Writing is healing for me – cathartic. You might not relate but writing brings me a release I cannot explain. When the words start to flow and I hit the rhythm of the process, sometimes my fingers cannot keep up with the thoughts. When this happens, I actually feel like God is writing and I’m just the scribe. When the words just bubble up from within, there is peace, contentment, and even joy. I long to return to that secret place, yet it’s rare I find my way back there. It takes time, stillness, and the willingness to be vulnerable with a blank page. 

In her new book Girl Stop Apologizing, Rachel Hollis suggests that as an aspiring author I need to write wherever and whenever I can. To be honest, this advice frustrated me when I first read it. I want solitude and sometimes even the holy writing experience. However, day after day and month after month slip by with no progress, sometimes even on my blog. Carving out the time for the luxury of writing alone and in peace becomes the pipe dream. These are mythical, rare, moments – I want them, crave them even, but best intentions notwithstanding, they rarely pass my way. 

This morning I am sitting in a Panera waiting for an appointment with a tablet in hand and there is suddenly a small space in my life to knock out some writing. What could I possibly write that makes a difference, not to mention is on point and consistent with my book (or even my blog) in these few minutes? Is author and speaker Rachel Hollis correct? I’m not seasoned enough to know for sure yet, but I’m highly doubtful you can write a life thesis in carved-out, tiny segments. Maybe this kind of writing is more about intentionality and purpose than it is about content? But, is my goal simply to get words down on paper? Well, yes and no. 

**Yes** in that I need to cultivate my skills and loosen my thoughts because life’s burdens can totally weigh us down and stop the flow of words needed to write effectively. Maybe that’s the work I can do sitting in a Panera with cheeky music on the speakers, a table full of seniors playing a rowdy board game that involves dice (are the dice sounds growing louder as I focus on them?), and workers who are chatting it up now that the morning rush has passed. Maybe this is conditioning, like clocking the miles for an upcoming race or weight lifting reps in a gym. Maybe this is about being able to write while people talk and life shuffles by, which if I’m being honest, I’m not good at that at all. 


Part of my problem, which involves high levels of (problematic) perfectionism bordering on OCD, is that I wait to write till all is quiet and well, perfect. For me that means the laundry is all done and put away, the house is clean, the dog is walked, all of the schoolwork is completed, supper is made …. well, any and all of the possible distractions that stand in my way daily are accomplished. As you can imagine, for a working mom of five, this RARELY happens. I’m not saying all the planets don’t sometimes align so I can pump out a blog or work on a chapter of my book, but I am saying all these particular planets don’t align very often.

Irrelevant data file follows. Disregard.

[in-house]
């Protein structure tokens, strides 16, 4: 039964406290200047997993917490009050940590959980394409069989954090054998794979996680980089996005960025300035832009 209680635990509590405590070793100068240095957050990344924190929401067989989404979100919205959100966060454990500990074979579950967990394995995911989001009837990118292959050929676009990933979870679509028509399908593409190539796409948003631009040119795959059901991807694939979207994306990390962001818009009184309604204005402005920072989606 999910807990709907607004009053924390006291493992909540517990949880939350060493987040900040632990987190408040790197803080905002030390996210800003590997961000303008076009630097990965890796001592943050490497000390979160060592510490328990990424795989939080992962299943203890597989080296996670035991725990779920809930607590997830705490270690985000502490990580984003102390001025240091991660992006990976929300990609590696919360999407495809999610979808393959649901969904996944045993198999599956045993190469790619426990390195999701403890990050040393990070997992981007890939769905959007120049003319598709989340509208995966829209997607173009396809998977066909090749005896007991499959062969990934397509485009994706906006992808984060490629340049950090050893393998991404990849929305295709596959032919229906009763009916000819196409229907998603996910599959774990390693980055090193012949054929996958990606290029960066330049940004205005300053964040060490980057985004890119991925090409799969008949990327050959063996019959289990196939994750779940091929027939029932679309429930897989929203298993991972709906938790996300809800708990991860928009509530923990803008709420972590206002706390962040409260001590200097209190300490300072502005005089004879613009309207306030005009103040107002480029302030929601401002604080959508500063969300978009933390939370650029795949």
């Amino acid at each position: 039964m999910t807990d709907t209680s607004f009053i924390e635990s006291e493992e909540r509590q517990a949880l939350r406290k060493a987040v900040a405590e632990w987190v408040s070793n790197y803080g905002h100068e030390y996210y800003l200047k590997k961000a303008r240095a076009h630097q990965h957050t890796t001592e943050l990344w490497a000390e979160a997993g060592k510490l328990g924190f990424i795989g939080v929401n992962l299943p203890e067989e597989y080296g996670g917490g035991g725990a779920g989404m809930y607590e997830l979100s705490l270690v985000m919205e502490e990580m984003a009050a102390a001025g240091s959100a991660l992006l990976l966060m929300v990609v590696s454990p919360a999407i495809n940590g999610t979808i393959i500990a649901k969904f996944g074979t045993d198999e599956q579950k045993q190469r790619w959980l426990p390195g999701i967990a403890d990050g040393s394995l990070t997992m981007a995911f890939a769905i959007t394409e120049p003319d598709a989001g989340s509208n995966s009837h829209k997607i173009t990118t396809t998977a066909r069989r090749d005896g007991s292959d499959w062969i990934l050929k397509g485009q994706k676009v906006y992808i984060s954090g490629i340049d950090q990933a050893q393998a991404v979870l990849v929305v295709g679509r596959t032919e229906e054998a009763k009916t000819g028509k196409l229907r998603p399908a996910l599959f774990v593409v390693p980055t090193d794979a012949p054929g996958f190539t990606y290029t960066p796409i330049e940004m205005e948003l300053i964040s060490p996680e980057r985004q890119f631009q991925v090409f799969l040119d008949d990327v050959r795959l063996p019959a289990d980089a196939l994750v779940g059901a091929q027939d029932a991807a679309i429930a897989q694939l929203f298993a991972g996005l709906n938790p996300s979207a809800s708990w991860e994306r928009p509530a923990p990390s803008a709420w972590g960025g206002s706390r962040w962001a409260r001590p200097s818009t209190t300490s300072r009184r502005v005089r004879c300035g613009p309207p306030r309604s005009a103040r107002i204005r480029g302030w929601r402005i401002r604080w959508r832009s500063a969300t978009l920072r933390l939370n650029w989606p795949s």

I could certainly benefit from developing a new skill set to write outside of the idyllic “she shed” situations when everything else is not perfectly finished. Loud and obnoxious coffee shop writing sessions may be needed to focus on simply loosening up my words. Think of writing like a well from which water flows: the more you write, the more it flows. The converse is also true, the less you write, the less it flows. So, I’m sitting here in these precious alone minutes in Panera, basically priming my pump. This is not the time to worry about perfection or polish, I’m just trying to get the flow started again. 


But I think “no” also applies here. I believe my book does require and deserve more of my reverent attention. I do not believe I can work on that project in the same way –as that manuscript is not about word count, measured productivity, or publisher deadlines (because there are none!) Two years after I put it back in the drawer because life interrupted, it still calls to me. I constantly write down thoughts for this chapter or that section. Significant reflection time will be required to re-read the 200 drafted pages, synchronize my notes, and begin again with the project. I don’t possibly see how this type of writing is squeezed into the margins of my time. 

However, I know in my soul it is still not the season for that project to resume. Not quite yet, anyway. Grad school picks up again in a few short weeks and the slow pace of summer all too soon will fade into the hurried frenzy of fall. For now, I must focus on carving out these small spaces and conditioning my skills – for that, I’m willing to follow Rachel’s advice and try writing wherever and whenever I can (but most definitely with a pair of headsets on next time).